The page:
U.S. Court In Michigan Says State Policy May Not
Allow Pharmacists To Refuse To Fill Prescriptions Of Medicaid
Beneficiaries With Past-Due Balances
A state policy that allowed pharmacists to refuse to fill
prescriptions of Medicaid beneficiaries with current or past due
cost-sharing amounts violates federal law, the U.S. District Court for
the Eastern District of Michigan held February 17.
While current federal law does not prevent participating providers
from charging cost-sharing amounts, it does not allow them to withhold
medical services or medication as a means of collecting that amount from
those who are unable to pay, the court said in granting plaintiff
Medicaid recipients a permanent injunction.The court refused to address
what, if any, effect the recently enacted Deficit Reduction Act (DRA)
would have on the questions at issue.
Plaintiffs, current Medicaid beneficiaries living in Michigan, filed
an action under 42 U.S.C. � 1983 against the directors of the
Michigan Department of Community Health and the Department of Human
Services, which administer and provide information on the state's
Plaintiffs take a number of medications for various serious
conditions and contended that Michigan�s policy allowing
pharmacists to refuse to fill prescriptions for Medicaid recipients who
are unable to pay co-payments and have delinquent balances for past
prescriptions violates federal Medicaid law.
Plaintiffs also charged that the state had failed to inform Medicaid
beneficiaries about their rights to receive services when they cannot
pay contrary to federal requirements. Both parties moved for summary
The U.S. District Court for the Eastern District of Michigan held the
state policy violated federal law and enjoined the state from
authorizing pharmacists to engage in such practices. The court denied
plaintiffs' request, however, that the state be prevented from charging
any co-payments to Medicaid recipients until it supplies information on
the right to receive services when a recipient is unable to pay.
As a threshold matter, the court found all but one of the four named
plaintiffs had standing to bring the challenge. In so holding, the court
rejected each of defendants� three arguments that plaintiffs
First, defendants contended that the plaintiffs were not injured
because in most cases they eventually were able to obtain their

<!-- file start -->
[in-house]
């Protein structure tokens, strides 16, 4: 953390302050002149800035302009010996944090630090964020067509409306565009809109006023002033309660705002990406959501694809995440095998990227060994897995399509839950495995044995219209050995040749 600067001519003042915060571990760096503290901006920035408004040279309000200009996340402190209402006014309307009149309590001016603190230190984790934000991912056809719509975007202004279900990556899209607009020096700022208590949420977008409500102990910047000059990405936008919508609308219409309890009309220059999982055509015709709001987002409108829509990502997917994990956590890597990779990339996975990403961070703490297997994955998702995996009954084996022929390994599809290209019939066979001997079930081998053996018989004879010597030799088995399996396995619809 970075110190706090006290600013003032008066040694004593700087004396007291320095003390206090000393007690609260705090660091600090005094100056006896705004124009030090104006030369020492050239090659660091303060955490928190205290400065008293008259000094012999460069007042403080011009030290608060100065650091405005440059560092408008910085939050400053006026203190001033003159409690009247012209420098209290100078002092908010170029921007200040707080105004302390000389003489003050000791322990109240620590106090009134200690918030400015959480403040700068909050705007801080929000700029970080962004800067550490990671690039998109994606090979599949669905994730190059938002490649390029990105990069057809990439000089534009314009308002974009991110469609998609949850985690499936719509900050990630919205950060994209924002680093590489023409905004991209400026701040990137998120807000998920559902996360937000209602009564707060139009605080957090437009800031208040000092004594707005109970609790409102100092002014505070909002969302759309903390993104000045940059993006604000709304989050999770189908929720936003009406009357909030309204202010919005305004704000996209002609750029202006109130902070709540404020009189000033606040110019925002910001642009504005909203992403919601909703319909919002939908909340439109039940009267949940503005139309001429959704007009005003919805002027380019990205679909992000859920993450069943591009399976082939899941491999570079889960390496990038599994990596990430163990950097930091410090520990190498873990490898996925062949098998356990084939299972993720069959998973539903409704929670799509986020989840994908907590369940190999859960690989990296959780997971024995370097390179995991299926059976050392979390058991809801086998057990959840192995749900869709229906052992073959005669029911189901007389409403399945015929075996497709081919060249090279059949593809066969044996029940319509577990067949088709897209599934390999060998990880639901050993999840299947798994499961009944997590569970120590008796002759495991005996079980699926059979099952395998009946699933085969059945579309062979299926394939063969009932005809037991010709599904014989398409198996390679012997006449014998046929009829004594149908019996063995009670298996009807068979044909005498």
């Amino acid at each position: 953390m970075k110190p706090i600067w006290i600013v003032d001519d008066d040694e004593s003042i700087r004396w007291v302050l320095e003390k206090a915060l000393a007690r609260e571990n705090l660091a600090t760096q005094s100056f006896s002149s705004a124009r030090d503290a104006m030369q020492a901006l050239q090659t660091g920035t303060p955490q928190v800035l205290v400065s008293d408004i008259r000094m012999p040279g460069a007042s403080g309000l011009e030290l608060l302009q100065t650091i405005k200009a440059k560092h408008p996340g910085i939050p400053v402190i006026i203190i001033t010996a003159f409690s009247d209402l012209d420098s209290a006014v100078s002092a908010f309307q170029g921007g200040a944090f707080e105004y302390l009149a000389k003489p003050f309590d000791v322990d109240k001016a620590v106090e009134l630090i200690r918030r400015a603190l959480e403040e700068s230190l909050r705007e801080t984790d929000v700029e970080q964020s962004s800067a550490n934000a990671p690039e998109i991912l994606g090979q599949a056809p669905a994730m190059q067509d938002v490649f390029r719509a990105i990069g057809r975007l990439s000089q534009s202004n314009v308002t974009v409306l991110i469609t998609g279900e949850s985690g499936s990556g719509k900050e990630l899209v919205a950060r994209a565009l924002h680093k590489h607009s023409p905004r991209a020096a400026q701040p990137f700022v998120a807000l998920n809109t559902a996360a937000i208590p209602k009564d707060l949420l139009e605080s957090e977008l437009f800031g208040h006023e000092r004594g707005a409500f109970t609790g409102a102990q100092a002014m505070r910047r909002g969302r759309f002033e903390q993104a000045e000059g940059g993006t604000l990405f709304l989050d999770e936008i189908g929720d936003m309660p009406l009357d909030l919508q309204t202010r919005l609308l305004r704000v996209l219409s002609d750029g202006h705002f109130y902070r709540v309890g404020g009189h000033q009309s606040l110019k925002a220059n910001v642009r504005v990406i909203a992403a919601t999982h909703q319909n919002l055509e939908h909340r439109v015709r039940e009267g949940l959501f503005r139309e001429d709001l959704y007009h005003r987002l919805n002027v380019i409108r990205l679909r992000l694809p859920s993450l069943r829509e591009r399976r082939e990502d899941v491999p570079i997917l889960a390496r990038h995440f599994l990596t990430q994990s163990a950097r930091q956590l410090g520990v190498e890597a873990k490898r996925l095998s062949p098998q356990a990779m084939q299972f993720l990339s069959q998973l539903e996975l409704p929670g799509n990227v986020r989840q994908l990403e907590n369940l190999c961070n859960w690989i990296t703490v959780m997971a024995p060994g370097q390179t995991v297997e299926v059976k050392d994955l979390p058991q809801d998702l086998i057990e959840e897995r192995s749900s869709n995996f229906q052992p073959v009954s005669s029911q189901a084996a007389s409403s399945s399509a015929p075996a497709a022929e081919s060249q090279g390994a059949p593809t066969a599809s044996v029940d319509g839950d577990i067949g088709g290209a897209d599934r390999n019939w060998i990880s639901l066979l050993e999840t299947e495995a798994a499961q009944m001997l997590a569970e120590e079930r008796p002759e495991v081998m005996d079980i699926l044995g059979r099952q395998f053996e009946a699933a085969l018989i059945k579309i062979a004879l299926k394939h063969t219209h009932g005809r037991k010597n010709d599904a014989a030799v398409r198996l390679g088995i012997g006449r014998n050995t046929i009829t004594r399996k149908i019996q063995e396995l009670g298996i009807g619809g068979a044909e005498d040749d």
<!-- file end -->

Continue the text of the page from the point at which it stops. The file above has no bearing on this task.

prescriptions. Finding this argument without merit, the court found that
having to search around for a pharmacy to fill a prescription and
switching providers regularly amounted to a disruption in the continuity
of care�an injury sufficient to support standing.
Second, defendants argued that, even if plaintiffs were injured, the
injury was not caused by state action but by �renegade
pharmacists� violating state law. But the state policy itself
allowed Medicaid providers to deny �services based on a history of
bad debt, including unpaid co-payments,� the court noted. Although
state law required pharmacies to give �appropriate verbal notice
and a reasonable opportunity for payment,� defendants failed to
explain what actions meet this standard, the court said.
Finally, defendants said that plaintiffs were not
in �imminent danger� because they would have the money
to make the co-payments if they managed their finances better. Rejecting
this argument, the court pointed out that two of the plaintiffs had
incomes below $8,000/year, while a third had an income of around
Turning to the merits of the � 1983 action, the court found the
particular Medicaid provision at issue, 42 U.S.C. � 1396o(e),
created a privately enforceable right. Section 1396o(e) requires state
Medicaid plans to require participating providers not to deny services
based on an individual�s inability to pay cost-sharing
In so holding, the court noted that � 1396o(e) was clearly
intended to benefit Medicaid recipients like plaintiffs, that the
statute imposes binding obligations on the states in terms of what their
Medicaid plans must require, that the rights plaintiffs sought are
not too vague, and that the statute does not otherwise foreclose
enforcement by the plaintiffs.
Next, the court held that Michigan�s polices at issue
violated federal requirements.
Applicable federal law and regulations are clear and
unambiguous�stating that Medicaid participants remain liable for
non-payment of cost-sharing charges, but at the same time prohibiting
providers from withholding medical or prescription services based on the
inability to pay. The court found the state�s
interpretation�that pharmacists could refuse to fill prescriptions
based on a history of past due charges�clearly at odds with what
federal law requires.
In the court�s view, pharmacists are protected from substantial
losses because the requirement applies only to those Medicaid recipients
with an inability to pay.
The court noted that certain cost-sharing provisions in the recently
enacted DRA may have some impact on � 1396o(e), but declined to
express any view on what the effect may be at this time. �Neither
party has addressed the question of whether Congress intended to
jettison the safety-net protection section 1396o(e) affords, and the
Department of Health and Human Services has not issued regulations that
interpret the legislation,� the court observed.
The court rejected the other relief plaintiffs sought, finding no
provision of the Medicaid Act �that confers a right �in
clear and unambiguous terms� to require the State to publish and
distribute� information regarding a Medicaid recipients rights
Beeker v. Olszewski, No. 05-10089-BC (E.D. Mich. Feb. 17, 2006).